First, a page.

The Miss Translated Poems

Elisa Chavez, poet in residence at the Seattle Review of Books, is creating an amazing series with her “Miss Translated” poems:

The main conceit behind this work is that to accurately portray my relationship with Spanish, I have to explore the pain and ambiguity of not speaking the language of my grandparents and ancestors. As a result, these poems are bilingual … sort of. Each one is translated into English incorrectly.

The poems I produced have secrets, horrific twists, emotional rants, and confessions hiding in the Spanish. It’s my hope that people can appreciate them regardless of their level of Spanish proficiency.

As an example, her poem “La sirena y pescador / The mermaid and the fisherman”:

A more faithful translation of the Spanish, provided by featherquillpen on Tumblr, would be:

The mermaid rose from the sea
To see the dry world.
She found a fisherman on the beach
This beautiful fish without a net.
She had a gleaming tail; scales
that covered her breasts, arms, and face
and a wake of lacy waves.

The fisherman caught her by the tail
and cut it in half.
“Now,” he said to her, “you have legs.
Why don’t you walk?”

The mermaid began to sing to the sea
for aid, her blood transforming
the sand of the beach into rainbows.

She sang to the fisherman, “I forgive you,
I forgive you, I forgive you.”

The translator notes: “The reason this mistranslation is so brilliant is that it takes a story about a mermaid trying to forgive a man who’s committed senseless violence against her, and turns it into a story about a man who uplifts a woman to a better life out of the kindness of his heart. And the thing is, that’s exactly what happens to so many stories from colonized cultures when they’re adapted by the oppressor. Translation into English, and further the cultural language of the oppressor, can be an act of violence and erasure rather than one of respect.”

Another mistranslated poem is “El vampiro / ICE”:

Translated by signed-me-again on Tumblr:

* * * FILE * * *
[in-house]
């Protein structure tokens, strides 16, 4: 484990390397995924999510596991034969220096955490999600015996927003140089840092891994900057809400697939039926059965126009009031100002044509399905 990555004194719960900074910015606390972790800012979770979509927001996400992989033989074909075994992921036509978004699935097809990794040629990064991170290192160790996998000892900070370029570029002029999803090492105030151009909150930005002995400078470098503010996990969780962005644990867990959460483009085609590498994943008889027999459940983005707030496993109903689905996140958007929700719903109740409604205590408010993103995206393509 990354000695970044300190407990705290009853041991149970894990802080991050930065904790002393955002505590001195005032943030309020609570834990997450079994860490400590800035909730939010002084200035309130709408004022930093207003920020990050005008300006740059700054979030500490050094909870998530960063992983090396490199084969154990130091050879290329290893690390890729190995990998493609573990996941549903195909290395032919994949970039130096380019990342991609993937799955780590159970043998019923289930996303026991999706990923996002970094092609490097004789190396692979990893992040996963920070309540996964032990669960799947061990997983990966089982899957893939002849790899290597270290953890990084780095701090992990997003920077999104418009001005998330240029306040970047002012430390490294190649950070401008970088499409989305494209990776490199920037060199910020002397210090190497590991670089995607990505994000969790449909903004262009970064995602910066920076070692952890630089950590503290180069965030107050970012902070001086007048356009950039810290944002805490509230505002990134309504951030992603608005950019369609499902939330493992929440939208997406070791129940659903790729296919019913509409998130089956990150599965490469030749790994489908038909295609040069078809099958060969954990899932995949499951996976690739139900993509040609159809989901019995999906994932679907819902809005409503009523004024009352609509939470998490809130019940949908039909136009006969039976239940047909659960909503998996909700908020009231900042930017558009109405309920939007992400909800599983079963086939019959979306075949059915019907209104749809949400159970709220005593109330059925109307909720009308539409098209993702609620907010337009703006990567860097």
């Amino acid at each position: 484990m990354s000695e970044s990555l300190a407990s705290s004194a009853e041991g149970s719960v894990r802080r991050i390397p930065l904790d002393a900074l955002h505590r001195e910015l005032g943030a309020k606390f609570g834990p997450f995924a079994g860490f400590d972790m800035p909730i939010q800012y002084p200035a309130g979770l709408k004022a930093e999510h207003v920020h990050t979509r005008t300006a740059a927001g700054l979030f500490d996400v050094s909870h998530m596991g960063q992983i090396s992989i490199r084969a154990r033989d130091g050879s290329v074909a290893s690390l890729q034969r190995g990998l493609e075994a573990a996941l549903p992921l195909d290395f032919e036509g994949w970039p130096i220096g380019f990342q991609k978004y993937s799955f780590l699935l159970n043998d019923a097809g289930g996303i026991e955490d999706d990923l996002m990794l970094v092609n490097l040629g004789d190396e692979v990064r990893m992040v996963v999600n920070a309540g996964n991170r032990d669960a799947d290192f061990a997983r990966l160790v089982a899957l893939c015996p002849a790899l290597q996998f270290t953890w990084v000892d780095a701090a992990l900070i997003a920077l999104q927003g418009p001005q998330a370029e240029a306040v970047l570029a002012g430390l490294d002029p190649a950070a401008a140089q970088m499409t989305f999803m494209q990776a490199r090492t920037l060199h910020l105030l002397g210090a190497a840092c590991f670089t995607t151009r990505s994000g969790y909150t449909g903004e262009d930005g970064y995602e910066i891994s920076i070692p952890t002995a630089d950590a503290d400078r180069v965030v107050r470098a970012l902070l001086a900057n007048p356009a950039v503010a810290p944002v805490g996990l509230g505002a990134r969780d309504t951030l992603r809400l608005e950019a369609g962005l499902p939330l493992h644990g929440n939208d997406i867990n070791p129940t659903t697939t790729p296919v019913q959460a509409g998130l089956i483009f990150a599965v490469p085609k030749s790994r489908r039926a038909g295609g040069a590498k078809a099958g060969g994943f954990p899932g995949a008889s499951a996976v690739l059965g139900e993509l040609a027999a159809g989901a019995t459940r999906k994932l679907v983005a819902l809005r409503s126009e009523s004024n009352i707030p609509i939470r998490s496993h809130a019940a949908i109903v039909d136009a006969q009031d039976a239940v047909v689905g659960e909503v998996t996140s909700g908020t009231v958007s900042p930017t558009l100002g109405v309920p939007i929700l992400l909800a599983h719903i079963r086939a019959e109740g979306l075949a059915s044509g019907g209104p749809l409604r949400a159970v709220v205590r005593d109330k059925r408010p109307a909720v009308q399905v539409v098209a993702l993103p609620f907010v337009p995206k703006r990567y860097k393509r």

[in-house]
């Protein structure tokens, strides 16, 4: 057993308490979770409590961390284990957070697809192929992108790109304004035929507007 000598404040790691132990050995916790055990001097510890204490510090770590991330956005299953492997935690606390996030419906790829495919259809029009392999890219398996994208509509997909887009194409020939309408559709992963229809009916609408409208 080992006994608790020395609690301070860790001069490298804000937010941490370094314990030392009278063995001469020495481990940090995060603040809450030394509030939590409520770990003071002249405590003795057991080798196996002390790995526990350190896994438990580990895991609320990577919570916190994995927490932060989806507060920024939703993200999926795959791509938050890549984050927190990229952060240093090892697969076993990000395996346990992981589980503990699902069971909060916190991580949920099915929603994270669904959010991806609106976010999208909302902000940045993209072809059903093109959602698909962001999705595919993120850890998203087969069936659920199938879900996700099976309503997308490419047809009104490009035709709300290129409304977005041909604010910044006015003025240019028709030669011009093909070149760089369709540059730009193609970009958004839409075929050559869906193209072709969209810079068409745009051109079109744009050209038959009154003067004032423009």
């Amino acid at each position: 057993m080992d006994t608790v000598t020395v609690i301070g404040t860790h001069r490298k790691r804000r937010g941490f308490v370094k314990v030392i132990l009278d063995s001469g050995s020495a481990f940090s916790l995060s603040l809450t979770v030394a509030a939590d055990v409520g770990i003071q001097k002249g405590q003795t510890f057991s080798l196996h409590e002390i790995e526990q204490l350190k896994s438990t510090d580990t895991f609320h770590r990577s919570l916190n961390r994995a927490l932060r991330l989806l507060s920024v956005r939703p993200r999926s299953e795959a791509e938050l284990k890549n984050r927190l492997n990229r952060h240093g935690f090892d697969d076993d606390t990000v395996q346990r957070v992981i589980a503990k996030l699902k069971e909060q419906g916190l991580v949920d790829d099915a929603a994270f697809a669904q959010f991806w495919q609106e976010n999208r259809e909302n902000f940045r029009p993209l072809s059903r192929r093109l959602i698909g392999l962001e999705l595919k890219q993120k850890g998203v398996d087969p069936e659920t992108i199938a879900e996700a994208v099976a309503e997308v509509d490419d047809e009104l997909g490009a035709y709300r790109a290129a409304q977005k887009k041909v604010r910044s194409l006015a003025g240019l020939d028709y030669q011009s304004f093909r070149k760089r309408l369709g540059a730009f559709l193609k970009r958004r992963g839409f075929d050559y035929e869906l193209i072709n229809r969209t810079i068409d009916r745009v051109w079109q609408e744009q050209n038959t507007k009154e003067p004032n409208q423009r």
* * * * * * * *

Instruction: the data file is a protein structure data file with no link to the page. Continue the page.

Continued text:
The vampire twists the law.
Like rice, it is bleached
of compassion. It does not arrive
when promised,
and enters without permission.

Which predator
is announced? The bloodthirsty
gentleman does the honors;
identifies himself as officer,
neighbor, friend. He steals
your parents, and they become
criminals on paper.

It is not possible to reason
with the vampire. The only solution
for him is to drive the stake
into his heart.

3 Responses to “The Miss Translated Poems”

  • sheri Says:

    Nice these translations.

  • Somes J Says:

    El Vampiro/ICE looks like each poem is describing a different way powerful people can screw you over: “the powerful never need to break the law; they write the laws and everything they do is perfectly legally correct according to the laws they write” vs. “the powerful are protected by the law but not bound by it, the powerless are bound by the law but not protected by it.”

    I guess the first thing tends to be the way it’s experienced by people with a little more power (but not much), because with them the powerful have more need to keep on the mask. So I guess that fits. Though you could reverse the argument and say a measure of democracy is the powerful need to break the law to screw over the little guy.

    I’m random-thought-depository on Tumblr, I just wrote a response to another of these poems there, btw.

    • Shannon Phillips Says:

      I am so sorry for the delay in approving this excellent comment! I must have missed the notification that there WAS a comment on this post. You should be auto-approved for any future comments btw!

      I agree with what you’ve written here. I also love the devastation of those last lines. Where the English poem is fairly approving of the “sanguine gentleman,” suggesting that he is reasonable and concluding that he can be dealt with through moderate compromise, the Spanish knows that the thing is monstrous and must be destroyed.

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